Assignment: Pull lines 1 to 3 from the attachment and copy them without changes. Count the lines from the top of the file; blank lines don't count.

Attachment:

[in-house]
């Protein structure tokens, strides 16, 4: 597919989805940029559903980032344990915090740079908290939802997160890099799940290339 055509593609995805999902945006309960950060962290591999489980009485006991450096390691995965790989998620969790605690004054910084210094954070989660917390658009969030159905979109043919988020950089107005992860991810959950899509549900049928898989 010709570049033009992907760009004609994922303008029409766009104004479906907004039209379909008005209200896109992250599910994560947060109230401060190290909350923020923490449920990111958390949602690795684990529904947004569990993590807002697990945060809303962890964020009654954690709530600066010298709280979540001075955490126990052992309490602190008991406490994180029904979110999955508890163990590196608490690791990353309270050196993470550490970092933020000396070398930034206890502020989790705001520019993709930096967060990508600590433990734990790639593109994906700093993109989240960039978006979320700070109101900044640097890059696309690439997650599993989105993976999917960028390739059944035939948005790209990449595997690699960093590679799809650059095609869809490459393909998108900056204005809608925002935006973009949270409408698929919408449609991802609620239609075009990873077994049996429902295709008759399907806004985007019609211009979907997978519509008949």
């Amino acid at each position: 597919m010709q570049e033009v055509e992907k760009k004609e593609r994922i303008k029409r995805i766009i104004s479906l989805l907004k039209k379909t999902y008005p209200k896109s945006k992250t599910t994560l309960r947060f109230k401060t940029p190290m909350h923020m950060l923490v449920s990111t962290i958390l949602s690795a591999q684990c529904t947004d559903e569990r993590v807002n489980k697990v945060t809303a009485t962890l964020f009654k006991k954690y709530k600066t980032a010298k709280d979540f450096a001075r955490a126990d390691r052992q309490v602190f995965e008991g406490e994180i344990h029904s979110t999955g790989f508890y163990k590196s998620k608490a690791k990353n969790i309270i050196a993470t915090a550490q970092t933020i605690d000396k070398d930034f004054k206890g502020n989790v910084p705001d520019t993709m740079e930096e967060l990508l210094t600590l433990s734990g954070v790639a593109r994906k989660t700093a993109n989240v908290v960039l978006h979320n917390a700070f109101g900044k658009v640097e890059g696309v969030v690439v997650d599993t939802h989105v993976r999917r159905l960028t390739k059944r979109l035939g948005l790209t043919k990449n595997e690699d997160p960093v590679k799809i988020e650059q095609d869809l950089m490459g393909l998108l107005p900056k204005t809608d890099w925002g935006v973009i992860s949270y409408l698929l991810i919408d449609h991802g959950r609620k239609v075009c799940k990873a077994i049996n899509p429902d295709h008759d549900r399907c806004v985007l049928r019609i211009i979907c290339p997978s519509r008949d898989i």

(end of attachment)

[in-house]
């Protein structure tokens, strides 16, 4: 597919989805940029559903980032344990915090740079908290939802997160890099799940290339 055509593609995805999902945006309960950060962290591999489980009485006991450096390691995965790989998620969790605690004054910084210094954070989660917390658009969030159905979109043919988020950089107005992860991810959950899509549900049928898989 010709570049033009992907760009004609994922303008029409766009104004479906907004039209379909008005209200896109992250599910994560947060109230401060190290909350923020923490449920990111958390949602690795684990529904947004569990993590807002697990945060809303962890964020009654954690709530600066010298709280979540001075955490126990052992309490602190008991406490994180029904979110999955508890163990590196608490690791990353309270050196993470550490970092933020000396070398930034206890502020989790705001520019993709930096967060990508600590433990734990790639593109994906700093993109989240960039978006979320700070109101900044640097890059696309690439997650599993989105993976999917960028390739059944035939948005790209990449595997690699960093590679799809650059095609869809490459393909998108900056204005809608925002935006973009949270409408698929919408449609991802609620239609075009990873077994049996429902295709008759399907806004985007019609211009979907997978519509008949």
């Amino acid at each position: 597919m010709q570049e033009v055509e992907k760009k004609e593609r994922i303008k029409r995805i766009i104004s479906l989805l907004k039209k379909t999902y008005p209200k896109s945006k992250t599910t994560l309960r947060f109230k401060t940029p190290m909350h923020m950060l923490v449920s990111t962290i958390l949602s690795a591999q684990c529904t947004d559903e569990r993590v807002n489980k697990v945060t809303a009485t962890l964020f009654k006991k954690y709530k600066t980032a010298k709280d979540f450096a001075r955490a126990d390691r052992q309490v602190f995965e008991g406490e994180i344990h029904s979110t999955g790989f508890y163990k590196s998620k608490a690791k990353n969790i309270i050196a993470t915090a550490q970092t933020i605690d000396k070398d930034f004054k206890g502020n989790v910084p705001d520019t993709m740079e930096e967060l990508l210094t600590l433990s734990g954070v790639a593109r994906k989660t700093a993109n989240v908290v960039l978006h979320n917390a700070f109101g900044k658009v640097e890059g696309v969030v690439v997650d599993t939802h989105v993976r999917r159905l960028t390739k059944r979109l035939g948005l790209t043919k990449n595997e690699d997160p960093v590679k799809i988020e650059q095609d869809l950089m490459g393909l998108l107005p900056k204005t809608d890099w925002g935006v973009i992860s949270y409408l698929l991810i919408d449609h991802g959950r609620k239609v075009c799940k990873a077994i049996n899509p429902d295709h008759d549900r399907c806004v985007l049928r019609i211009i979907c290339p997978s519509r008949d898989i």